Charging zone not needed, reiterates Coventry City Council
Coventry City Council continues to fight Government calls for a charging Clean Air Zone as it says it remains keen to explore other options, as outlined at a fleet summit last week.
The local authority is one of 27 towns and cities in the UK where NO2 levels are forecast to exceed legal limits by 2020 and has been working with the Government’s Joint Air Quality Unit to agree an Action Plan to reduce NO2 levels within the city.
However, its plans to cut emissions through measures including the use of electric-powered taxis, retrofitting cleaner engines on 100 buses and introducing new walking and cycling routes, road closures and traffic restrictions, were rejected in June by DEFRA, which said the council needed to deploy a Class D charging Clean Air Zone – which includes cars too – as soon as possible.
At last week’s fleet summit – which was jointly hosted by the BVRLA, Energy Saving Trust and Coventry City Council and also attended by BVRLA members, fleet operators, local businesses and council representatives – the council reiterated its previous comments that it believes air quality issues can be resolved without the need for a charging Clean Air Zone (CAZ).
Coventry City Council Cabinet Member for Jobs and Regeneration, Cllr Jim O’Boyle said: “Our position is that a charging zone is not needed in Coventry. Roads in the city where there are air quality concerns can be resolved without charging. Coventry’s approach has been, and remains to achieve compliance through a combination of road improvements, traffic management, travel planning and promotion of electric vehicles and new technology.”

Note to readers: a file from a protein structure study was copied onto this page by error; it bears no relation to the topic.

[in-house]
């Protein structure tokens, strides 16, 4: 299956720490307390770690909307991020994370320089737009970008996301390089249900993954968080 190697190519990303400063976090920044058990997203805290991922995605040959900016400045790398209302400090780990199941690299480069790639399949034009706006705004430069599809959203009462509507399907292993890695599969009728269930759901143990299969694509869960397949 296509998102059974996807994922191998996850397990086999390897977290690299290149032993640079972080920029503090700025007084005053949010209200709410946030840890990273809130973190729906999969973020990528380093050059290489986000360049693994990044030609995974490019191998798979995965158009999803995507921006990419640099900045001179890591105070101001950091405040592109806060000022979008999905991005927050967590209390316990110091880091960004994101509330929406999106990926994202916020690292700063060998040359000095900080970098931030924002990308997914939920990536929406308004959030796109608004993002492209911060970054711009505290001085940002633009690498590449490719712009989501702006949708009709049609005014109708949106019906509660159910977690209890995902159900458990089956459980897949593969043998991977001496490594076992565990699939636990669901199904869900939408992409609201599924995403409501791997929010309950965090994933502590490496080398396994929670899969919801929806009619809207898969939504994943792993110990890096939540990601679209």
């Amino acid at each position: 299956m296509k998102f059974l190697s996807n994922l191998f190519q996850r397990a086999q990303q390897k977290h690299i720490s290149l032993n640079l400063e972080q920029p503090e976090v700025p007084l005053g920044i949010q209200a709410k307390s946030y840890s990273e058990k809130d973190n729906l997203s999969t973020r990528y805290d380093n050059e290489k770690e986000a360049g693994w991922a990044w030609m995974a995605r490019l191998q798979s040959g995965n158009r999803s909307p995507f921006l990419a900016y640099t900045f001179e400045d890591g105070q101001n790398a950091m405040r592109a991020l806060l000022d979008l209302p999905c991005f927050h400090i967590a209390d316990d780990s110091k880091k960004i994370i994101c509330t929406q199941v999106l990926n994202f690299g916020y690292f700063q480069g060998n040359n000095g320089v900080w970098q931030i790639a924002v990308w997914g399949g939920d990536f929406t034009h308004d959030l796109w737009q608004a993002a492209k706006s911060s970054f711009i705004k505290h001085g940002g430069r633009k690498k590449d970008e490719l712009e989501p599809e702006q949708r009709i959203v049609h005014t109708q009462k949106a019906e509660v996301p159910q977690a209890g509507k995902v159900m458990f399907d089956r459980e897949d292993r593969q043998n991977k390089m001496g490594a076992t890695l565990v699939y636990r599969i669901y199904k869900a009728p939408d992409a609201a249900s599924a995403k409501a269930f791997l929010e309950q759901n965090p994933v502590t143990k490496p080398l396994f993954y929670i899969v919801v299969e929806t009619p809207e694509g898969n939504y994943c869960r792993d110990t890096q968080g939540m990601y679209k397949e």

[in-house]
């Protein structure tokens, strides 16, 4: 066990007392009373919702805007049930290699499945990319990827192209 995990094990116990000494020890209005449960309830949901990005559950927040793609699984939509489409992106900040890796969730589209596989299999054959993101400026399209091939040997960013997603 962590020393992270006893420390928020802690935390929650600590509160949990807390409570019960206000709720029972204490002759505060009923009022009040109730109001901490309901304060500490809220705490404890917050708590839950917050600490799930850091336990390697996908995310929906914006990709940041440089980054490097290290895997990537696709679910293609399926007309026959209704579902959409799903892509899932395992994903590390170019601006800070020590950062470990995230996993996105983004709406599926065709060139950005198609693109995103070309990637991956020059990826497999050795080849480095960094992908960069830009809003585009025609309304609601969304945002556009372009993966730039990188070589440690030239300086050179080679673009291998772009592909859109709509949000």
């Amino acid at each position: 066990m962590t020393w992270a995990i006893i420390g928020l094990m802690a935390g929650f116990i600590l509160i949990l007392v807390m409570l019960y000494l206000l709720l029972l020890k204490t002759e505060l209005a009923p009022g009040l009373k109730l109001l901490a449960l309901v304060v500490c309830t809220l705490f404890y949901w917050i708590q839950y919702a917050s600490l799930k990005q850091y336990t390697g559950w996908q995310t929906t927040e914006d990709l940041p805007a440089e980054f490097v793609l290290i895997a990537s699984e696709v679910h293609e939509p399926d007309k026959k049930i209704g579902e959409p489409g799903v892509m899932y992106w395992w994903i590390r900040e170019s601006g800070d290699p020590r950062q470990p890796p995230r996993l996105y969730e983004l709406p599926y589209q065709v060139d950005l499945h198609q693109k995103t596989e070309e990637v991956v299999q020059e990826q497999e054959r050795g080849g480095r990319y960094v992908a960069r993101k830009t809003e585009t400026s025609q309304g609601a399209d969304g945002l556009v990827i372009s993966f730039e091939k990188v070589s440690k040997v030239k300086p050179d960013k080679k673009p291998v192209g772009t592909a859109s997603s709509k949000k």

The local authority has been exploring electric vehicle infrastructure measures and potential support for car clubs in a bid to change transport behaviour.
Coventry has also been chosen as the region for the UK’s first Mobility Credits pilot. The controlled trial will involve credits that are loaded on to a travel card and smartphone app to spend on alternative travel including public transport, car sharing or green hire schemes.
The council’s work has been greeted by BVRLA public affairs manager, Rachael Hewish who said: “We’re very grateful to Coventry City Council for welcoming us to their city for this important discussion. The decisions made will affect thousands of people. Poor air quality impacts on people’s health and quality of life and the solutions proposed to tackle it will in turn affect thousands of businesses across the region and the wider economy.
“It is therefore reassuring to hear that the council are taking a pragmatic, tailored and solution-focused approach to their proposed plans. We look forward to engaging with them further as soon as these plans are confirmed later this year.”
As well as the Coventry event, last week also saw the BVRLA active at national level on Road to Zero activity. The association has taken part in meetings with JAQU to discuss a national CAZ portal and had meetings with HM Treasury and the Office for Low Emission Vehicles (OLEV) to reiterate the need for a supportive tax regime and incentives, alongside more investment in EV infrastructure to support the Road to Zero Strategy.